Combining Community-Based Participatory Research (CBPR) with a random-sample survey to assess smoking prevalence in an under-served community

Antoine Messiah, Noella Dietz, Margaret M Byrne, Monica W Hooper, Cristina A. Fernandez, Elizabeth A. Baker, Marsha Stevens, Manuel Ocasio, Recinda L. Sherman, Dorothy F. Parker, David J Lee

Research output: Contribution to journalArticlepeer-review

5 Scopus citations


Introduction: Underserved communities might lag behind Healthy People 2010 objectives of smoking reduction because of smoking behavior disparities. This possibility was investigated through a random-sample survey conducted in a disenfranchised community in Miami-Dade County, Florida, using a Community-Based Participatory Research (CBPR) framework. The survey was triggered by our finding that this community had higher than expected incidence of tobacco-associated cancers. Methods: Survey methods, resulting from a dialog between the Community Advisory Board and academic researchers, included: (a) surveying adult residents of a public housing complex located within the community; (b) probability sampling; (c) face-to-face interviews administered by trained community residents. 250 households were sampled from 750 addresses provided by the county Public Housing Agency. The completed surveys were reviewed by the academic team, yielding 204 questionnaires for the current analysis. Results: Of the 204 respondents, 38% were current smokers. They estimated the percentages of smokers in their household and among their five best friends at 33% and 42%, respectively, and among adults and youth in the community at 72% and 53%, respectively. Conclusions: A mix of state-of-art methodology with CBPR principles is seldom encountered in the current literature. It allowed the research team to find a high smoking prevalence in an underserved community, twice the statewide and nationwide estimates. Similar or higher levels of smoking were perceived in respondent's entourage. Such disparity in smoking behavior, unlikely to result from self-selection bias because of our rigorous methodology, calls for community-specific tobacco control efforts commensurate to the magnitude of the problem.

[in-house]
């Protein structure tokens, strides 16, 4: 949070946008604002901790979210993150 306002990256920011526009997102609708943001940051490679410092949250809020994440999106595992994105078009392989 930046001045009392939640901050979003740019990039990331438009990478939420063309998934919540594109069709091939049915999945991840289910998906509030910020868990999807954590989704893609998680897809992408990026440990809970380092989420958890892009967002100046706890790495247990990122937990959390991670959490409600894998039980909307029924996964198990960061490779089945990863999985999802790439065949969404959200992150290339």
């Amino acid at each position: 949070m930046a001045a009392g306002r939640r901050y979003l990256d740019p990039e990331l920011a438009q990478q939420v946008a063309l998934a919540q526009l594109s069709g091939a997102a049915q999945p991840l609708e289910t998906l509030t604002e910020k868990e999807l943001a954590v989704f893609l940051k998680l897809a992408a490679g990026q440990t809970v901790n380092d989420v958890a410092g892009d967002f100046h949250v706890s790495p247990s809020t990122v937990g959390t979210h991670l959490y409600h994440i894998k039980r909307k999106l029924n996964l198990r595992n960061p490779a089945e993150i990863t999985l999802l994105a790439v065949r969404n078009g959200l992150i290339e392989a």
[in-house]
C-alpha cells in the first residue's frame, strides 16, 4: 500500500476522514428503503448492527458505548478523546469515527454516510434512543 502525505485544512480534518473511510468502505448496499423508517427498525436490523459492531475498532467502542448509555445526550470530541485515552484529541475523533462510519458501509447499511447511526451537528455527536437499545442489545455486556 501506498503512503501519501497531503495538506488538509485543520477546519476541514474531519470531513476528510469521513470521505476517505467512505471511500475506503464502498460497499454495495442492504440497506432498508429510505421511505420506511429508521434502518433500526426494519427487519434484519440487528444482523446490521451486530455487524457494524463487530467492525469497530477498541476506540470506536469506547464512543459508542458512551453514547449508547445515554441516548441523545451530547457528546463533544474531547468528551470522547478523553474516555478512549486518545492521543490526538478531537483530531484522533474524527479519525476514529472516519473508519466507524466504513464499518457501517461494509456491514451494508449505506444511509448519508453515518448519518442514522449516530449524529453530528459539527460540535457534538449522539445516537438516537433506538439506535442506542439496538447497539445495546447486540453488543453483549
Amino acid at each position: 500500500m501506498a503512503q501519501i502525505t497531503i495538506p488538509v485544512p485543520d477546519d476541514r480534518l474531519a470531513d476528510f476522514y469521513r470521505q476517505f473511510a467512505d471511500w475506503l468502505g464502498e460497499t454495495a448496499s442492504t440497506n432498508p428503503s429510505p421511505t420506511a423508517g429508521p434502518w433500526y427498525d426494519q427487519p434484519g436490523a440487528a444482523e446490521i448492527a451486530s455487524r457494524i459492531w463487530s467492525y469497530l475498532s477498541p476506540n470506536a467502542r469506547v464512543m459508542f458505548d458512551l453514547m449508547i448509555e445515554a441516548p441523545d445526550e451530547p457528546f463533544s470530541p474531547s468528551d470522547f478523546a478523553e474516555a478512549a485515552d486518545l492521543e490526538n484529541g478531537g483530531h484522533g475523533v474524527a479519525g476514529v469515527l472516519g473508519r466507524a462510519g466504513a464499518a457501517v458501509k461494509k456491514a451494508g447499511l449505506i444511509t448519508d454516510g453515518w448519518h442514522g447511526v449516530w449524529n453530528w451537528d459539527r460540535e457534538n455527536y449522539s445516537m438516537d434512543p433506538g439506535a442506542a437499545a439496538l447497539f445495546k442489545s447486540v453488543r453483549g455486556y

Original languageEnglish (US)
Pages (from-to)97-101
Number of pages5
JournalJournal of the National Medical Association
Issue number2
StatePublished - Jun 1 2015


  • Community-Based Participatory Research
  • Health surveys
  • Medically underserved area
  • Probability sample
  • Smoking
  • Survey methodology

ASJC Scopus subject areas

  • Medicine(all)


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